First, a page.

A federal appeals court in Virginia threw out two challenges to the Obama administration’s 2010 health-care law, saying it lacked authority to decide whether the measure is constitutional.
With the decisions, the court in Richmond today became the second U.S. appellate panel this year to leave the law intact after lower court judges ruled on its constitutionality. The decisions came in separate cases challenging the statute’s requirement that individuals buy health insurance or pay a tax penalty. A third appeals court threw out that mandate.
The rulings broaden the range of opinions on the health-care law among the intermediate federal courts, a division likely to be resolved by the U.S. Supreme Court.
“I was a little surprised,” Northwestern University law professor Stephen Presser said of the court’s decision to dismiss the cases on jurisdictional grounds. “I expected them to talk about the constitutional issue.”
The judges in both decisions dismissed the cases, saying the court lacked jurisdiction. In one, the judges said a statute that generally blocks lawsuits challenging the collection or assessment of taxes barred them from ruling on the health-insurance mandate. In the other, they said the state of Virginia lacked the legal right to bring its lawsuit.
“This decision is another victory for the Affordable Care Act,” said Stephanie Cutter, assistant to the president and deputy senior adviser, in a White House blog post. Cutter pointed out that two of the judges noted in one of the decisions that they would have found the law to be constitutional.
The administration won its first appeals court victory on June 29 when a Cincinnati panel turned aside a challenge to the law by the Ann Arbor, Michigan-based Thomas More Law Center, a Christian-based public interest law firm.
In a 2-1 decision, that court found Congress had power to enact the insurance mandate through its constitutional authority to regulate interstate commerce. Thomas More appealed the ruling to the Supreme Court on July 27.
The U.S. Court of Appeals in Atlanta invalidated the insurance-purchasing mandate in an Aug. 12 ruling, also by a 2-1 margin, concluding that Congress lacks authority to compel people to buy a product for their entire lives. It left the rest of the law in force.
The Virginia appeals stem from one challenge by the state and another by Liberty University, a Christian school founded in Lynchburg, Virginia, by the late Rev. Jerry Falwell. In the lower courts, one judge upheld the measure while another struck down the mandate.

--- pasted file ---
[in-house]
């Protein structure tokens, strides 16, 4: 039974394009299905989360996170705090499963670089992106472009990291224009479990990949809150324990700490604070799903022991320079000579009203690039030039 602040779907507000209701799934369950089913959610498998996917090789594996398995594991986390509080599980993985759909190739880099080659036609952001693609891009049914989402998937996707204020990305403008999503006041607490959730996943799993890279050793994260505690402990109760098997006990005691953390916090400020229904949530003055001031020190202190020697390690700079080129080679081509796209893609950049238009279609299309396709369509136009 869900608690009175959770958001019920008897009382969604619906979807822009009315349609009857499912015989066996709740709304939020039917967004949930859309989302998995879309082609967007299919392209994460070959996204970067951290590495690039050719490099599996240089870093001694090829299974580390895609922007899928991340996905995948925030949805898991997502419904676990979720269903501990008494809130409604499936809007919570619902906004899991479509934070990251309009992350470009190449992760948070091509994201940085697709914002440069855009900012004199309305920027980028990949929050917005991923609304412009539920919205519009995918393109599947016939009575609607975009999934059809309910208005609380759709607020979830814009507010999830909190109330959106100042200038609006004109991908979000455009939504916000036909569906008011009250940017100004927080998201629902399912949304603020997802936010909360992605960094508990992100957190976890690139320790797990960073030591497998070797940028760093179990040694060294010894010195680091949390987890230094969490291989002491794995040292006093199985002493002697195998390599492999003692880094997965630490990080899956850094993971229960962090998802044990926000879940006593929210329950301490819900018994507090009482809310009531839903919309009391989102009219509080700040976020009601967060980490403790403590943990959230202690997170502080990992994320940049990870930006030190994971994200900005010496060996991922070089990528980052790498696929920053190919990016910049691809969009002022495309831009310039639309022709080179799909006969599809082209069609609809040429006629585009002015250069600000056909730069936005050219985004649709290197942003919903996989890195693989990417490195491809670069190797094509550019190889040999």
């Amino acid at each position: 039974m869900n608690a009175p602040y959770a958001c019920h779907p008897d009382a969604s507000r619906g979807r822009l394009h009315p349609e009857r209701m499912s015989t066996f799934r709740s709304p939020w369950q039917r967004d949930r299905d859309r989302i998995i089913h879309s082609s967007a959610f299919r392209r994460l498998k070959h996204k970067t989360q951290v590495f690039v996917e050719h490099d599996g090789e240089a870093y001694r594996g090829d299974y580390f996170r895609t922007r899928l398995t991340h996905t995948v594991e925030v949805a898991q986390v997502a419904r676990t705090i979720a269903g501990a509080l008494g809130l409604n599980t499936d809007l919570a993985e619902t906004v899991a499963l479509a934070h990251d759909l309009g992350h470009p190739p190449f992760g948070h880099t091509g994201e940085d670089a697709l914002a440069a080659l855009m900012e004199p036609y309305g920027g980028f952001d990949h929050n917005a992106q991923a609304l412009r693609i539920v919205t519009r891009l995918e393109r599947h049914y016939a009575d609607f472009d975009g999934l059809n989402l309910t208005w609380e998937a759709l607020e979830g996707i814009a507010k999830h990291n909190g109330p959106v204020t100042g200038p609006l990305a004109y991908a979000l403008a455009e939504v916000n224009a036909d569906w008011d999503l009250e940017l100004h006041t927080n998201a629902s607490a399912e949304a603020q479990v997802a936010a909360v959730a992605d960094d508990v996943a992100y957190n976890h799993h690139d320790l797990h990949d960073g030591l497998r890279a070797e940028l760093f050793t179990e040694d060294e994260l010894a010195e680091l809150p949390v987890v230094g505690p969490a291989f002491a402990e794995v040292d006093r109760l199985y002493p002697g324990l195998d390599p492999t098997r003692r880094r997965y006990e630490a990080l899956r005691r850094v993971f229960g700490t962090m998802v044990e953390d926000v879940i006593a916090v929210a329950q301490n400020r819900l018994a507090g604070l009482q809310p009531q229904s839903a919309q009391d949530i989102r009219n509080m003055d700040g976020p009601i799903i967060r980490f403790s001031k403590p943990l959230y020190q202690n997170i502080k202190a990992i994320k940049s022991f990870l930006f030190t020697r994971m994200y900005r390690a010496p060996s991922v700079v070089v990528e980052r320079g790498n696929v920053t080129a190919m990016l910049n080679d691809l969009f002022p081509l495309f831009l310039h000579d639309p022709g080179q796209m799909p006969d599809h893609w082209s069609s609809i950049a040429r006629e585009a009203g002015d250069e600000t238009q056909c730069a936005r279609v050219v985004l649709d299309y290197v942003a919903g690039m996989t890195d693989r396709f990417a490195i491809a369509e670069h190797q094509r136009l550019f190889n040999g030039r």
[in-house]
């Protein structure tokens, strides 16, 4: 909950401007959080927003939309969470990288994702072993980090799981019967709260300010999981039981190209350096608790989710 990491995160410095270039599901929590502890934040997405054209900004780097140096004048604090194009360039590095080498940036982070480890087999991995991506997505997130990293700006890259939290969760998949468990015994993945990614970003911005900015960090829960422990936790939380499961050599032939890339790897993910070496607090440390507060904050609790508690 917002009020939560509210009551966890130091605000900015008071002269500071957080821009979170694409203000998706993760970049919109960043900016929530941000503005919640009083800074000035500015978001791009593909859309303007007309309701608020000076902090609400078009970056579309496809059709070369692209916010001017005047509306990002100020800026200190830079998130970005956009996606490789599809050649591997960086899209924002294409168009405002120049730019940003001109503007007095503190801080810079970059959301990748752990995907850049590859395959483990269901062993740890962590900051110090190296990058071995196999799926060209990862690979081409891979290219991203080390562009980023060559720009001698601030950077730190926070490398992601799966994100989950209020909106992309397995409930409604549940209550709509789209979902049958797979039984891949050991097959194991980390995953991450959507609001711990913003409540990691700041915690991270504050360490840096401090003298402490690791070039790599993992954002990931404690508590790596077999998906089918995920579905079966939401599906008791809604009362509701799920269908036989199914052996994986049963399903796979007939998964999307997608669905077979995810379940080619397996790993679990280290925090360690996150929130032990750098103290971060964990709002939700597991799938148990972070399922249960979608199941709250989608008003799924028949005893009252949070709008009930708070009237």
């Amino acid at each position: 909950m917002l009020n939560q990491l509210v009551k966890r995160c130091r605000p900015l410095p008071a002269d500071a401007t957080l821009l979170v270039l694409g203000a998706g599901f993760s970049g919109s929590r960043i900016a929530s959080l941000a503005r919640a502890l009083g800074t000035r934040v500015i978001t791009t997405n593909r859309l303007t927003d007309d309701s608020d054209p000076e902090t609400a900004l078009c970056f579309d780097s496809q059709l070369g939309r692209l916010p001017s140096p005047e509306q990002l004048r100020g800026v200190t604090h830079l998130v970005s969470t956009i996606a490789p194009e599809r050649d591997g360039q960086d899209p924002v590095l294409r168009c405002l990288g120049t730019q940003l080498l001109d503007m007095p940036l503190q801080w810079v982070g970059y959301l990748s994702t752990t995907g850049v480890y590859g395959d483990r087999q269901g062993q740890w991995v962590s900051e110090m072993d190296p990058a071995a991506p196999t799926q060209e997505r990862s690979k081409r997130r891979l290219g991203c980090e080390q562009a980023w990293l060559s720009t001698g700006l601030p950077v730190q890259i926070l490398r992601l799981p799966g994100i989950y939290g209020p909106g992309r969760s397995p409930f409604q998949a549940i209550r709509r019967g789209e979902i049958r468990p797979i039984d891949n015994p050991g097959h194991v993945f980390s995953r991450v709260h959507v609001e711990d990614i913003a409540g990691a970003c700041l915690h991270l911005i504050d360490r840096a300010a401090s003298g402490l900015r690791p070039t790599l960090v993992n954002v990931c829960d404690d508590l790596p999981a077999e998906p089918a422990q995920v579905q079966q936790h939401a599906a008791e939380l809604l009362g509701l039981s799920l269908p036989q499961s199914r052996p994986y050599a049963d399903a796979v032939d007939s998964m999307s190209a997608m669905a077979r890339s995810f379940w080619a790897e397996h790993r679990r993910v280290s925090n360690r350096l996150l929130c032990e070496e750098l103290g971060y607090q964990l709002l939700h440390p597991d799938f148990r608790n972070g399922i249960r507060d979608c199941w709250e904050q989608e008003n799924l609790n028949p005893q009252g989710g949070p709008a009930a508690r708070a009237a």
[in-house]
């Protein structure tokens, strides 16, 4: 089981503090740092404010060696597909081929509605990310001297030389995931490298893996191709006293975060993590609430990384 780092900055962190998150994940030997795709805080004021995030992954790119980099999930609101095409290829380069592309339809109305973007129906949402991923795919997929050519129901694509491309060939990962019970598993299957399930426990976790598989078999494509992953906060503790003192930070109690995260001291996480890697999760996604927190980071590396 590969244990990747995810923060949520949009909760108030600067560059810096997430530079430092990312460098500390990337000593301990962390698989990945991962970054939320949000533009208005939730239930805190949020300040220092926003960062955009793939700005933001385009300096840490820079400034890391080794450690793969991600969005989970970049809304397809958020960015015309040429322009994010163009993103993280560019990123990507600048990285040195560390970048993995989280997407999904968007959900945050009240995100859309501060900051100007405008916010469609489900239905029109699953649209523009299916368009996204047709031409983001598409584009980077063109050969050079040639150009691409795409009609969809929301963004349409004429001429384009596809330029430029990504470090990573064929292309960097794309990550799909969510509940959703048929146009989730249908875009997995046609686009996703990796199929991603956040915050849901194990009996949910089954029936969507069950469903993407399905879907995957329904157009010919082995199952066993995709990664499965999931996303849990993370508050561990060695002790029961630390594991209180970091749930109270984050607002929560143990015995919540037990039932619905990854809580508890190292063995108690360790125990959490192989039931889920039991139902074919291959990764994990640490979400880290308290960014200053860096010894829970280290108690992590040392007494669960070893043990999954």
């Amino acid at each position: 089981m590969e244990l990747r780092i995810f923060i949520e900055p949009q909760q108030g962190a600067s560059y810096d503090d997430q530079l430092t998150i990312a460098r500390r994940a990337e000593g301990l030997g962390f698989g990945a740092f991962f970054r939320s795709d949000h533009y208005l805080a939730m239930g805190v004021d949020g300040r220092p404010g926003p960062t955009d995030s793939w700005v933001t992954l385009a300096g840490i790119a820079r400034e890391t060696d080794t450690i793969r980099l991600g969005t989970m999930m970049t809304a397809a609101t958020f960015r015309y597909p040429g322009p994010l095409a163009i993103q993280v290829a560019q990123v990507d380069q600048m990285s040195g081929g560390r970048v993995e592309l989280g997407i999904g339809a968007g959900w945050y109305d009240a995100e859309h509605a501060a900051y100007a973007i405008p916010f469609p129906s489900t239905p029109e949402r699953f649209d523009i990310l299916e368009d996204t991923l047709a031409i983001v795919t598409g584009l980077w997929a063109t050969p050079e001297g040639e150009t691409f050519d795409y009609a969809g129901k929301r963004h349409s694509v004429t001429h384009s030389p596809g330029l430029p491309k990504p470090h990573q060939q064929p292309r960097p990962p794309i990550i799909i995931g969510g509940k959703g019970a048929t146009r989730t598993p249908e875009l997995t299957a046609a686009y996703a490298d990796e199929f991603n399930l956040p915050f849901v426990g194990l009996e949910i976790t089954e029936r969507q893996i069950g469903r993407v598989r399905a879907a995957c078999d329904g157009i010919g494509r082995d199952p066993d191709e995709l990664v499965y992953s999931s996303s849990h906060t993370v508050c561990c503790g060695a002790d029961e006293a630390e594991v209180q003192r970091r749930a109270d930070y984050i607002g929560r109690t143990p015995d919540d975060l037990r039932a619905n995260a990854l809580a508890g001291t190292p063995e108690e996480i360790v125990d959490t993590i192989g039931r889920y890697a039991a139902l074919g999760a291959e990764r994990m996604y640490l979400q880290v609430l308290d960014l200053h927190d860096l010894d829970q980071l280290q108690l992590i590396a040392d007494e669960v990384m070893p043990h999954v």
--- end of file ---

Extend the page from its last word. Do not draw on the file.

Mathew Staver, dean of the Liberty University School of Law, called the outcome “astounding.” He said in an interview that the school will petition the U.S. Supreme Court for review.
Virginia Attorney General Ken Cuccinelli said in a statement that he plans to appeal the ruling.
The U.S. calls the insurance mandate the linchpin of the Patient Protection and Affordable Care Act, claiming in court papers that without expanding the pool of younger, healthier customers the insurance industry won’t be able to meet its obligations for coverage under the law.
The individual mandate and expansions of Medicaid and employer-based coverage will provide about 32 million more people with coverage by 2019, Justice Department lawyers said, citing the Congressional Budget Office.
The government argued in court that the legislation is an extension of Congress’s power to tax, as people who fail to buy coverage starting in 2014 would face a penalty to be included on an individual’s tax return.
In the decision on the Liberty University case, the judges said that the Anti-Injunction Act prevented them from ruling. In the lower courts, the Justice Department failed to win dismissal of the lawsuits on grounds of the act. The government didn’t cite the law on appeal.
“Because this suit constitutes a pre-enforcement action seeking to restrain the assessment of a tax, the Anti-Injunction Act strips us of jurisdiction,” Judge Diana Gribbon Motz wrote in a 2-1 decision.
In the Virginia case, the judges unanimously held that the state couldn’t sue to enforce a law passed in response to the federal health-care measure that bars residents from having to buy health insurance.
“To permit a state to litigate whenever it enacts a statute declaring its opposition to federal law, as Virginia has,” Motz wrote, “would convert the federal judiciary into a ‘forum’ for vindication of a state’s ‘generalized grievances about the conduct of government.’”
The cases are Liberty University v. Geithner, 10-02347, and Commonwealth of Virginia v. Sebelius, 11-01057, U.S. Court of Appeals for the Fourth Circuit (Richmond).